Tom RostonIndependent journalist Tom Roston checks in and writes about the world of documentaries in his column, Doc Soup.

You can follow Tom on Twitter @DocSoupMan.

Netflix Streaming Deals for Documentary Filmmakers — Some Numbers

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Is Netflix a doc lovers paradise?

Let’s give that a think.

Most people I know use an iPhone. Many listen to music through Spotify. But it’s gotten to a point where I assume everyone I know has Netflix. Although Netflix has 36 million subscribers, that number seems to encompass all the folks in my orbit. (That’s sort of a remarkable feat, considering some of the bad press that the DVD and streaming company has received.)

And that number includes a lot of documentary lovers. I’ve always appreciated how I can use Netflix to watch a doc I might be writing about. Sure, it doesn’t have every documentary, but I’d say a quarter of the time they’ve got the film I want to see.

But when they have it streaming I’m ecstatic! That happens to me about one out of eight times, but my needs can be very particular — You’ll probably have a better success rate. Just take a look at the docs that are available right now to stream. I can easily put together a great list of 10 recent must-sees: Bully, Pina, The Imposter, Undefeated, The Invisible War, Ai Weiwei: Never Sorry, The Island President, Last Days Here, 5 Broken Cameras, The Black Power Mixtape: 1967-1975.

From a viewer’s perspective, there’s a lot of reason to love Netflix. I appreciate how Netflix serves me, but do the doc filmmakers feel the love and get a fair shake in their deals with the company?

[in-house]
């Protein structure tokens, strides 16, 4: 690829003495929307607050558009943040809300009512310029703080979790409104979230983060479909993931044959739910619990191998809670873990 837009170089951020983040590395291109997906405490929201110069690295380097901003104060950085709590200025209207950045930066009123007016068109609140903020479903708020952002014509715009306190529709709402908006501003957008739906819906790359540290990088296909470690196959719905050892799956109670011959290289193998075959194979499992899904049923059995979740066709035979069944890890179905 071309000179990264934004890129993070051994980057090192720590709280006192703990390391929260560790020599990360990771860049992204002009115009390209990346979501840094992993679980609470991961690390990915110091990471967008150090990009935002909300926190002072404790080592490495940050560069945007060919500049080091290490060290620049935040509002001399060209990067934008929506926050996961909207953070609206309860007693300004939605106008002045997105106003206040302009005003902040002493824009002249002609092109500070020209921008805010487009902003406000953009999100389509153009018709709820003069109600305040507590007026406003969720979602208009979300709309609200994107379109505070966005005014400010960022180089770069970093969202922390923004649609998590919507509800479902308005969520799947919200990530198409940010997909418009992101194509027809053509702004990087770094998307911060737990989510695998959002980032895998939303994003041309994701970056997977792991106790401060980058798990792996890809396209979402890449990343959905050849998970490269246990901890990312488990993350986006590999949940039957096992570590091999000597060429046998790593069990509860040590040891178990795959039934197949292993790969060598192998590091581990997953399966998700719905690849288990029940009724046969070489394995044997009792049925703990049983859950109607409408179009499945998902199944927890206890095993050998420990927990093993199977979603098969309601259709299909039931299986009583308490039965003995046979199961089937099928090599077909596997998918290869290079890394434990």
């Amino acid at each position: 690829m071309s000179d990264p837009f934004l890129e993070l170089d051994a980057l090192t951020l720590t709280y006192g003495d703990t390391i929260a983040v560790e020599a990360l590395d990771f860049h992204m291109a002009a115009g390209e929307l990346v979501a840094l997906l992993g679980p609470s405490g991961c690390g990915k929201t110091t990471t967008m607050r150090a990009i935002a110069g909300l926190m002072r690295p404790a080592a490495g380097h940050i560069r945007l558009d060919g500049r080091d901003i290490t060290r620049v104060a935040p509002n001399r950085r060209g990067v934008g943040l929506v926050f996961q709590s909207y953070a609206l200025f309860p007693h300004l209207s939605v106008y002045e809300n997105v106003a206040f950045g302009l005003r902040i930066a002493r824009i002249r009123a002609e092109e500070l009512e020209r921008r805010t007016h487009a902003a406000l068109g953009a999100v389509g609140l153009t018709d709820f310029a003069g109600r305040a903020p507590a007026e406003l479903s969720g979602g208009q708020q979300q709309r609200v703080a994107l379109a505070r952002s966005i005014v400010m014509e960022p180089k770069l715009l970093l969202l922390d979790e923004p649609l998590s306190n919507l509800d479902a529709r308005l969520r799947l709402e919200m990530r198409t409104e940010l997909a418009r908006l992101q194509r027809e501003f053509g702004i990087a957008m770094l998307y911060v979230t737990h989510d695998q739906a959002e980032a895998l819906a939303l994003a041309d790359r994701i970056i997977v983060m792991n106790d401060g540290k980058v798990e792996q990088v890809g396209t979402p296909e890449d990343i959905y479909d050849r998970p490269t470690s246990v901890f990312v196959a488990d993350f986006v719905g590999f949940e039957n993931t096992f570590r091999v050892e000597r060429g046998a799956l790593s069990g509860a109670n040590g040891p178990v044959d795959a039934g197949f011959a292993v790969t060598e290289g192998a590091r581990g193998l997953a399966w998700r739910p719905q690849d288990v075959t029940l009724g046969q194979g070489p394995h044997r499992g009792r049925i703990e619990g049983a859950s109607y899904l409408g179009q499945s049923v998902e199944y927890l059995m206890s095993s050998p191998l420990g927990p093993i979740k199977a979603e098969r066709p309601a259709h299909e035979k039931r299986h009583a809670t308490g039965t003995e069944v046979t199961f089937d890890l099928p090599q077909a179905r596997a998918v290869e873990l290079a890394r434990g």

I asked documentary directors about their dealings with the company, and they seemed by and large not miffed, as I’d assumed they would be. If anything, they were mostly resigned. For some, there was a vagueness about the deals they got, and one told me of getting the “runaround” in doing business with them. There was also a sense that Netflix, as one director said, sometimes leaves “the little guys behind.”

But I was mostly interested in the money. This is what I got, in my unscientific survey:

Filmmakers, through an intermediary, might sell 500 to 1,000 DVDs to Netflix, for a rate of $10 to $13 per DVD. For streaming, the deals are generally flat fees for a set number of years (say, three to five), generally in the low-five figures, but they can get as high as six-figures. Most don’t have the leverage to do that, but some do. That’s quite a range, I know. In fact, one director was incredulous about the high end. “Not in a million years,” he said. I’m just reporting what I’ve been told. (I contacted Netflix, which declined a request for information.)

So do my findings constitute a “fair shake?” First, for most films, Netflix is an ancillary market, so, hopefully, the filmmakers have made some bread during a theatrical or video-on-demand release. But with Netflix, considering the wide range, it appears that if a filmmaker can structure the right deal, he or she can do alright. Of course, $30,000 (or even $10,000), for a film that took years to make, isn’t adequate compensation for the blood, sweat and tears, but this is what the marketplace seems to bare today.

Care to share your streaming deals with the documentary community? Share your experience in the comments, or message me directly on Twitter at @docsoupman.

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Tom Roston
Tom Roston
Tom Roston is a guest columnist for POV's documentary blog. He comes to us as a ten-year veteran of Premiere magazine, where he was a Senior Editor, and where he wrote the column, Notes from the Dream Factory. Tom was born and raised in New York City. He graduated from Brown University and started his career in journalism at The Nation and then Vanity Fair. Tom has also written for The New York Times, The Los Angeles Times, GQ, New York, Elle and other publications. Tom's favorite documentaries are: 1. Koyanisqaatsi - Godfrey Reggio 2. Hoop Dreams - Steve James 3. The Up series - Michael Apted 4. Crumb - Terry Zwigoff 5. Capturing the Friedmans - Andrew Jarecki